The sick man said: 'I pray I shall not die
by Charles Hanson Towne
Before this tumult which now rocks the earth
Shall cease. I dread far journeyings to God
Ere I have heard the final shots of war,
And learned the outcome of this holocaust.'
Yet one night, while the guns still roared and flashed,
His spirit left his body; left the earth
Which he had loved in sad, disastrous days,
And sped to heav'n amid the glittering stars
And the white splendor of the quiet moon.
One instant--and a hundred years rushed by!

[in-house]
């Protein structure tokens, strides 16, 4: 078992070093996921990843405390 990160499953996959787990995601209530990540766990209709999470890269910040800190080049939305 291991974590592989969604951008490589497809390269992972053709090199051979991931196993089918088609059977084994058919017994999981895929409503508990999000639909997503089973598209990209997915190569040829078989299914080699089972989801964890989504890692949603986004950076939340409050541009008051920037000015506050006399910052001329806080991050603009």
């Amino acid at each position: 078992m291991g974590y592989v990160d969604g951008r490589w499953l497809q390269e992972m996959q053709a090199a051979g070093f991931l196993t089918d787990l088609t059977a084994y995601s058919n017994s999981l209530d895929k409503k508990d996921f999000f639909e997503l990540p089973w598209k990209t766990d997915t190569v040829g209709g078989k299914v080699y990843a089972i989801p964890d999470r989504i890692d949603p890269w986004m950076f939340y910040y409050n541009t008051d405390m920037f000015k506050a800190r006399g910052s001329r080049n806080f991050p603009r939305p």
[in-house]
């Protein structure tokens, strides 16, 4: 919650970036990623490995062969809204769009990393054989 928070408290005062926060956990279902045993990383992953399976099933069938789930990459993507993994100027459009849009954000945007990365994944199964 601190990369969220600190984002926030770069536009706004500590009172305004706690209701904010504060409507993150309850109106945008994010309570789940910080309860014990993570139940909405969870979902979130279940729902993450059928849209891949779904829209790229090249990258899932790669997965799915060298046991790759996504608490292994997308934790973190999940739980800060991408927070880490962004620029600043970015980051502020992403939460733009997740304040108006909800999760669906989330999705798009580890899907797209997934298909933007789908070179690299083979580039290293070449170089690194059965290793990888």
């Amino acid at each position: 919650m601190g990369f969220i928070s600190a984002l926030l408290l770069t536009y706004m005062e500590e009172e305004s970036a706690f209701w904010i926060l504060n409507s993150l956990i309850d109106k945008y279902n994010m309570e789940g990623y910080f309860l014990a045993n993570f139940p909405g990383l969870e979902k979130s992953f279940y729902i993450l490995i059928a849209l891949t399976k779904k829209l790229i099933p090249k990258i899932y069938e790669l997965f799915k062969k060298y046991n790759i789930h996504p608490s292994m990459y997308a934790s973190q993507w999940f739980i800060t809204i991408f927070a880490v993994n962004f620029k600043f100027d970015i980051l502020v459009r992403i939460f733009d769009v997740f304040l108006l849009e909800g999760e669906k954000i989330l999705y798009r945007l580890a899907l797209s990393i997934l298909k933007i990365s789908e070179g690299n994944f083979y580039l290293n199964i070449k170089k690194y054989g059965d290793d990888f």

And he, a new immortal, found his way
Among the great celestial hills of God.
Then suddenly one memory of earth
Flashed like a meteor's flame across his mind.
One instant--and another hundred years!
And even the dream of that poor little place
Which he had known was lost in greater spheres
Through which he whirled; and old remembrances
Were but as flecks of dust blown down the night;
And nothing mattered, save that suns and moons
Swung in the ether for unnumbered worlds
High above the pebble of the earth.